And there were voters like Proffer, who live in the more politically independent suburbs and rural parts of the county and saw something in Trump that won them over.
Proffer lives in Richfield Township, a community about 20 minutes from downtown Flint where the town and suburbs give way to small farms, humble homes on large lots, and industrial warehouses along a three-lane state road. Most of the population - 94 percent - are white. The median household income is $ 59,000.
Genesee County has been home to generations of auto workers as well as people who commute to jobs in Flint or the Detroit suburbs. (Ali Lapetina / for NBC News)
The community home to generations of auto workers and others commuting to jobs in Flint or the Detroit suburbs is Genesee County, which saw the largest drop in Democratic votes from 2012 to 2016 - a drop of 420 .
This district, where voters cast ballots at the local fire station, went for Obama in 2012 and Trump in 2016, casting 950 votes for him and 701 for Clinton.
"Our district has this independent lead," said Sheryl Kennedy, a Democrat representative for the area. "It has rural and skilled jobs and a college education - we really are the little microcosm of Midwestern political leanings."
Kennedy believes support is swinging back to the Democrats. Two years ago, a majority of Richfield voters supported Democrat Gretchen Whitmer in her successful candidacy for governor. They also elected Kennedy and supported a Democratic member of Congress and a Democratic Senator. But on a trip around the area last week, it was clear that support for Trump remains strong.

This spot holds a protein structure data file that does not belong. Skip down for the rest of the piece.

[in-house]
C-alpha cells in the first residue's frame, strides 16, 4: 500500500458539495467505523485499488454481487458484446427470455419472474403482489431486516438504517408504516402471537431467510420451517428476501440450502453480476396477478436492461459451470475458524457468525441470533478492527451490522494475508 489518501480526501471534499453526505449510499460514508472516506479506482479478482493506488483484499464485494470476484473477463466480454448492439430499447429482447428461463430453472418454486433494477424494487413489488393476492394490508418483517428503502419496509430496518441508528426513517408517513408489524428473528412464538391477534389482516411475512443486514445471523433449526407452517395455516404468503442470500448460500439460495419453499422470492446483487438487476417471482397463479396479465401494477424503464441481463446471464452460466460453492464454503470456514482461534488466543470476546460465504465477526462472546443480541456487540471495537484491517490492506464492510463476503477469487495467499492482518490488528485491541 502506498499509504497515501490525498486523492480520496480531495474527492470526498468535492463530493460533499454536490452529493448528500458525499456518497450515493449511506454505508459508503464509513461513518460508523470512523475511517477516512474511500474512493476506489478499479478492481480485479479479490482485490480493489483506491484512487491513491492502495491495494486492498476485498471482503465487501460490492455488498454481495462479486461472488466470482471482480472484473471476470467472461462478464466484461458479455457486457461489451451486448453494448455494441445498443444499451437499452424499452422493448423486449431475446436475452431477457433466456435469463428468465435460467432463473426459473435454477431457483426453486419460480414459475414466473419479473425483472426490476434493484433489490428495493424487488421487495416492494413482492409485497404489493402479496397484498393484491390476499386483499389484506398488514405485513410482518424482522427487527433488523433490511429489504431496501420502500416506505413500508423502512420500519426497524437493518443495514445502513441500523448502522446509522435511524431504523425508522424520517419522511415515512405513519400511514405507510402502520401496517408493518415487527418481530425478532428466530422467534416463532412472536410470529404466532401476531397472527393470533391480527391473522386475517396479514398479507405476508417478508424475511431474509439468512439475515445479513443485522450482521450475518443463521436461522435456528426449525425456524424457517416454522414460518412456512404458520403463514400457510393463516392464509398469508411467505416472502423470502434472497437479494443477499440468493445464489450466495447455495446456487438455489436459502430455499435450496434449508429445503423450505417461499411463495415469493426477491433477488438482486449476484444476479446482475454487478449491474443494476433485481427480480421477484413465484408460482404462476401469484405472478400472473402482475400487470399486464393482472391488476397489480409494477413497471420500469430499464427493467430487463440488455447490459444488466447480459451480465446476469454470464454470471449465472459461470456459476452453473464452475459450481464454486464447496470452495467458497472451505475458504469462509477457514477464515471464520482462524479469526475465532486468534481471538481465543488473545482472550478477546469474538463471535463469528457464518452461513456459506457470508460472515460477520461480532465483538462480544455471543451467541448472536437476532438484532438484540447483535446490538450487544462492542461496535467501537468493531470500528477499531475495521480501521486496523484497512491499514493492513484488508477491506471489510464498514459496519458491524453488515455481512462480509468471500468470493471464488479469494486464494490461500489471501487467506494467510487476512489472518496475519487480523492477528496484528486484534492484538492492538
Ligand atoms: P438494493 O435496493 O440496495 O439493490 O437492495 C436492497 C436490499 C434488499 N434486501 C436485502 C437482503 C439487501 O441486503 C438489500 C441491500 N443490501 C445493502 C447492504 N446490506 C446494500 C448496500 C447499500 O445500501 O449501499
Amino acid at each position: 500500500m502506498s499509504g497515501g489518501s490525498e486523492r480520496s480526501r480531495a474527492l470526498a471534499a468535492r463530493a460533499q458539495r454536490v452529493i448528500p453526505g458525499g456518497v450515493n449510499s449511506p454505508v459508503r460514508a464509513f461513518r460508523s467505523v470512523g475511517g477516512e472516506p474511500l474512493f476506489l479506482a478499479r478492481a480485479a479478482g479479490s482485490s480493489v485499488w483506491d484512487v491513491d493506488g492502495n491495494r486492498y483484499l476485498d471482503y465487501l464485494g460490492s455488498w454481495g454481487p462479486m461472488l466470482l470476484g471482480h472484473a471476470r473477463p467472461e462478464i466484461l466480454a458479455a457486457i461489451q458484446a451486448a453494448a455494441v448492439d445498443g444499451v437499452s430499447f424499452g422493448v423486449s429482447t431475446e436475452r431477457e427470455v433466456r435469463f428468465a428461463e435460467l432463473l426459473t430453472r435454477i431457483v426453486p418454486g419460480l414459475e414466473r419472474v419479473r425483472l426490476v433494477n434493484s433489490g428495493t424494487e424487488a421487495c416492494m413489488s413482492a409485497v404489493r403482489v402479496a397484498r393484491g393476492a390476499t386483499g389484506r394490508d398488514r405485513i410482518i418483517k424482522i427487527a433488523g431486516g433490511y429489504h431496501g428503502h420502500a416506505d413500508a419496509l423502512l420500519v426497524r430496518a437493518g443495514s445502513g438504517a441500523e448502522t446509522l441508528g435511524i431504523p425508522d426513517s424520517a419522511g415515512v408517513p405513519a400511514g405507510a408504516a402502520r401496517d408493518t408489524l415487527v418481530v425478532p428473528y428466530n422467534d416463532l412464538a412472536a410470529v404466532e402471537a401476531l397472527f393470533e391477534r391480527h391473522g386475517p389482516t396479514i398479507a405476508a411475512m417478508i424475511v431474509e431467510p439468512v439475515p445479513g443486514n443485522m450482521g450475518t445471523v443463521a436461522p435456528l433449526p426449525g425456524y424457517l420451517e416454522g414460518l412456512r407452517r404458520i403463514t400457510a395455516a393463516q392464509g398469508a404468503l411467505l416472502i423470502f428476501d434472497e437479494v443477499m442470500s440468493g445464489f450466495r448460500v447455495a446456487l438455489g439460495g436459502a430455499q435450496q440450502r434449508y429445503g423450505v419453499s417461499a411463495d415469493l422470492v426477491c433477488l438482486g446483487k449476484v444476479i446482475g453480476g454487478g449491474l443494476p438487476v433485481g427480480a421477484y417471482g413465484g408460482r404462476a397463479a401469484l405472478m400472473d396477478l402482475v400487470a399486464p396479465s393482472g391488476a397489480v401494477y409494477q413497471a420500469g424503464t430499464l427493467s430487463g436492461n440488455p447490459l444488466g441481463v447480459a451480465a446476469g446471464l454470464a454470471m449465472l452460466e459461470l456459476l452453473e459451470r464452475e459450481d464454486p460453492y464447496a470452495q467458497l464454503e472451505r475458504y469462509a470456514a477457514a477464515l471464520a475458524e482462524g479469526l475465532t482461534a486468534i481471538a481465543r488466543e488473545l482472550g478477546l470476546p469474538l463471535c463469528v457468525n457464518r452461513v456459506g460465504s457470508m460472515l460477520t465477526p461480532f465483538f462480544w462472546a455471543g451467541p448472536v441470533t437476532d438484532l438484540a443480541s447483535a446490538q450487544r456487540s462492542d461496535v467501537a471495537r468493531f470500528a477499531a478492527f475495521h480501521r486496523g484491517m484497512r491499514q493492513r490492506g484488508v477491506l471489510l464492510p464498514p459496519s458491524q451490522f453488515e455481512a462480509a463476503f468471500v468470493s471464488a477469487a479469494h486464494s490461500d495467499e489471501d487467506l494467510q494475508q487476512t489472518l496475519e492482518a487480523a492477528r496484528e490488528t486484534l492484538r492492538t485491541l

Many residents not only have Trump lawn signs. They have Trump billboards - massive signs about 3 meters in diameter that can be seen from a block away. Others have Trump flags or banners.
David Martin, the Republican district commissioner running against Kennedy as a state representative, said many voters he meets want to know if he supports the president as they do.
"That's how long their identities, their grandfathers, their fathers, their selves were workers and they voted for Democrats," said Martin, who supports Trump.
"Now there is a shift in voting for values," he said, citing gun rights, property rights and "traditional marriage" among other things. "I think they left with Trump because they were a little scared of how fast progressives were moving."